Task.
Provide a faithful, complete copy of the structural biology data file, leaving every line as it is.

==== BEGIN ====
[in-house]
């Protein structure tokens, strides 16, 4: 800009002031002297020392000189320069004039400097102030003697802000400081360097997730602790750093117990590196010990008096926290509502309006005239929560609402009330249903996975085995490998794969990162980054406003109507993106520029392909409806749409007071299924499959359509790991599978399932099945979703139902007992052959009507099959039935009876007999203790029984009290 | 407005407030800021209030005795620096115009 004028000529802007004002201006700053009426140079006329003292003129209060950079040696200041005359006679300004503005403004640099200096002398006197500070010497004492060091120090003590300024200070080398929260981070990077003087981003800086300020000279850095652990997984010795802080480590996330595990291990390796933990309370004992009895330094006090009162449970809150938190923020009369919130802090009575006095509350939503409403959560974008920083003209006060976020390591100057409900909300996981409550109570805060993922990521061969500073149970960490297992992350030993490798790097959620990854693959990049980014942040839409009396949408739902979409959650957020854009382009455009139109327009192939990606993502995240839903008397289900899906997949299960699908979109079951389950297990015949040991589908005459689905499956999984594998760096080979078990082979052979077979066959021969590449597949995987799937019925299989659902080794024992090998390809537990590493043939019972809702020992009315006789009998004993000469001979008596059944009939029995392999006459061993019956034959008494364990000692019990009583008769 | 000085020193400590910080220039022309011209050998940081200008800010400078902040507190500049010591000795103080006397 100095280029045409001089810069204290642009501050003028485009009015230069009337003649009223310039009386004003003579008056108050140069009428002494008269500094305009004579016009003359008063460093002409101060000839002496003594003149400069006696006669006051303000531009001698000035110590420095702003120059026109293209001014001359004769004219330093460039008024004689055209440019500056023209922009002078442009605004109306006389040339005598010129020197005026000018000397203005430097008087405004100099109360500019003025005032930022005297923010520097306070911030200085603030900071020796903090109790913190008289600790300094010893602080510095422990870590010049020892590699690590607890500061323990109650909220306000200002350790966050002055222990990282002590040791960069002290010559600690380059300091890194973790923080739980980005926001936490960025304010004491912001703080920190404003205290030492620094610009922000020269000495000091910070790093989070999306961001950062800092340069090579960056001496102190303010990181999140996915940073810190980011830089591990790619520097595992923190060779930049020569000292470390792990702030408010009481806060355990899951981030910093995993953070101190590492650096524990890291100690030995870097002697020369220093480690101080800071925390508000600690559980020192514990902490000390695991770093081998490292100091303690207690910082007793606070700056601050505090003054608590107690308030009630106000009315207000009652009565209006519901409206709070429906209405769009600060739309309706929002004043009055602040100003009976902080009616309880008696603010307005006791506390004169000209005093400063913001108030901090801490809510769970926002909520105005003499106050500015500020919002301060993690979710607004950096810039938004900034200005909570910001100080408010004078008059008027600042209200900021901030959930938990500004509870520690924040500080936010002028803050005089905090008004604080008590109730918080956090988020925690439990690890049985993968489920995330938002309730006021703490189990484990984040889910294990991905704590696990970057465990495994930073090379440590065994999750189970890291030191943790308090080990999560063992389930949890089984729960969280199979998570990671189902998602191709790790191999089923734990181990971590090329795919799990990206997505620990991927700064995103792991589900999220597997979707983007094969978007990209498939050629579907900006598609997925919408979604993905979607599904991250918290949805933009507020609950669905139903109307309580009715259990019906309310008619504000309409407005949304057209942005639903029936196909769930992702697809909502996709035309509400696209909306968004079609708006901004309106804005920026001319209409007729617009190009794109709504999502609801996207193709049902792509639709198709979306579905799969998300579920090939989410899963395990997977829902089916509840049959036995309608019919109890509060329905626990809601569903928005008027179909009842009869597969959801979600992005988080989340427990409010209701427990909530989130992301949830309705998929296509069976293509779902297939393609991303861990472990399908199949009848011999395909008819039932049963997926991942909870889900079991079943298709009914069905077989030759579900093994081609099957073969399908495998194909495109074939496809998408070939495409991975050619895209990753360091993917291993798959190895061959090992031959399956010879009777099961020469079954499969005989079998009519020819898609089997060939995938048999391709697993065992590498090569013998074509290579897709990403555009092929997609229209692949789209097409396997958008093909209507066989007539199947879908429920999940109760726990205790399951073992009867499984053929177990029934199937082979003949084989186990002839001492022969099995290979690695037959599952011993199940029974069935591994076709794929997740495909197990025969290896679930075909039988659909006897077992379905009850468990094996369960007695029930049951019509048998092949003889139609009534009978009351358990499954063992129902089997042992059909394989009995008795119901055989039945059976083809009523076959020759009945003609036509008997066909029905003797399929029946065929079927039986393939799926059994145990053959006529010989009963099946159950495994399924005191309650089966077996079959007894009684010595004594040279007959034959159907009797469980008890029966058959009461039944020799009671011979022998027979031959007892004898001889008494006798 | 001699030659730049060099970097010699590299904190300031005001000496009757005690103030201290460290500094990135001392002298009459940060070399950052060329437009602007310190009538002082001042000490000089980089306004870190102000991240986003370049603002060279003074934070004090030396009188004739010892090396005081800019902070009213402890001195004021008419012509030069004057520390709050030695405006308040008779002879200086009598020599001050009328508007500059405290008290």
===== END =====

[in-house]
């Protein structure tokens, strides 16, 4: 800009002031002297020392000189320069004039400097102030003697802000400081360097997730602790750093117990590196010990008096926290509502309006005239929560609402009330249903996975085995490998794969990162980054406003109507993106520029392909409806749409007071299924499959359509790991599978399932099945979703139902007992052959009507099959039935009876007999203790029984009290 | 407005407030800021209030005795620096115009 004028000529802007004002201006700053009426140079006329003292003129209060950079040696200041005359006679300004503005403004640099200096002398006197500070010497004492060091120090003590300024200070080398929260981070990077003087981003800086300020000279850095652990997984010795802080480590996330595990291990390796933990309370004992009895330094006090009162449970809150938190923020009369919130802090009575006095509350939503409403959560974008920083003209006060976020390591100057409900909300996981409550109570805060993922990521061969500073149970960490297992992350030993490798790097959620990854693959990049980014942040839409009396949408739902979409959650957020854009382009455009139109327009192939990606993502995240839903008397289900899906997949299960699908979109079951389950297990015949040991589908005459689905499956999984594998760096080979078990082979052979077979066959021969590449597949995987799937019925299989659902080794024992090998390809537990590493043939019972809702020992009315006789009998004993000469001979008596059944009939029995392999006459061993019956034959008494364990000692019990009583008769 | 000085020193400590910080220039022309011209050998940081200008800010400078902040507190500049010591000795103080006397 100095280029045409001089810069204290642009501050003028485009009015230069009337003649009223310039009386004003003579008056108050140069009428002494008269500094305009004579016009003359008063460093002409101060000839002496003594003149400069006696006669006051303000531009001698000035110590420095702003120059026109293209001014001359004769004219330093460039008024004689055209440019500056023209922009002078442009605004109306006389040339005598010129020197005026000018000397203005430097008087405004100099109360500019003025005032930022005297923010520097306070911030200085603030900071020796903090109790913190008289600790300094010893602080510095422990870590010049020892590699690590607890500061323990109650909220306000200002350790966050002055222990990282002590040791960069002290010559600690380059300091890194973790923080739980980005926001936490960025304010004491912001703080920190404003205290030492620094610009922000020269000495000091910070790093989070999306961001950062800092340069090579960056001496102190303010990181999140996915940073810190980011830089591990790619520097595992923190060779930049020569000292470390792990702030408010009481806060355990899951981030910093995993953070101190590492650096524990890291100690030995870097002697020369220093480690101080800071925390508000600690559980020192514990902490000390695991770093081998490292100091303690207690910082007793606070700056601050505090003054608590107690308030009630106000009315207000009652009565209006519901409206709070429906209405769009600060739309309706929002004043009055602040100003009976902080009616309880008696603010307005006791506390004169000209005093400063913001108030901090801490809510769970926002909520105005003499106050500015500020919002301060993690979710607004950096810039938004900034200005909570910001100080408010004078008059008027600042209200900021901030959930938990500004509870520690924040500080936010002028803050005089905090008004604080008590109730918080956090988020925690439990690890049985993968489920995330938002309730006021703490189990484990984040889910294990991905704590696990970057465990495994930073090379440590065994999750189970890291030191943790308090080990999560063992389930949890089984729960969280199979998570990671189902998602191709790790191999089923734990181990971590090329795919799990990206997505620990991927700064995103792991589900999220597997979707983007094969978007990209498939050629579907900006598609997925919408979604993905979607599904991250918290949805933009507020609950669905139903109307309580009715259990019906309310008619504000309409407005949304057209942005639903029936196909769930992702697809909502996709035309509400696209909306968004079609708006901004309106804005920026001319209409007729617009190009794109709504999502609801996207193709049902792509639709198709979306579905799969998300579920090939989410899963395990997977829902089916509840049959036995309608019919109890509060329905626990809601569903928005008027179909009842009869597969959801979600992005988080989340427990409010209701427990909530989130992301949830309705998929296509069976293509779902297939393609991303861990472990399908199949009848011999395909008819039932049963997926991942909870889900079991079943298709009914069905077989030759579900093994081609099957073969399908495998194909495109074939496809998408070939495409991975050619895209990753360091993917291993798959190895061959090992031959399956010879009777099961020469079954499969005989079998009519020819898609089997060939995938048999391709697993065992590498090569013998074509290579897709990403555009092929997609229209692949789209097409396997958008093909209507066989007539199947879908429920999940109760726990205790399951073992009867499984053929177990029934199937082979003949084989186990002839001492022969099995290979690695037959599952011993199940029974069935591994076709794929997740495909197990025969290896679930075909039988659909006897077992379905009850468990094996369960007695029930049951019509048998092949003889139609009534009978009351358990499954063992129902089997042992059909394989009995008795119901055989039945059976083809009523076959020759009945003609036509008997066909029905003797399929029946065929079927039986393939799926059994145990053959006529010989009963099946159950495994399924005191309650089966077996079959007894009684010595004594040279007959034959159907009797469980008890029966058959009461039944020799009671011979022998027979031959007892004898001889008494006798 | 001699030659730049060099970097010699590299904190300031005001000496009757005690103030201290460290500094990135001392002298009459940060070399950052060329437009602007310190009538002082001042000490000089980089306004870190102000991240986003370049603002060279003074934070004090030396009188004739010892090396005081800019902070009213402890001195004021008419012509030069004057520390709050030695405006308040008779002879200086009598020599001050009328508007500059405290008290």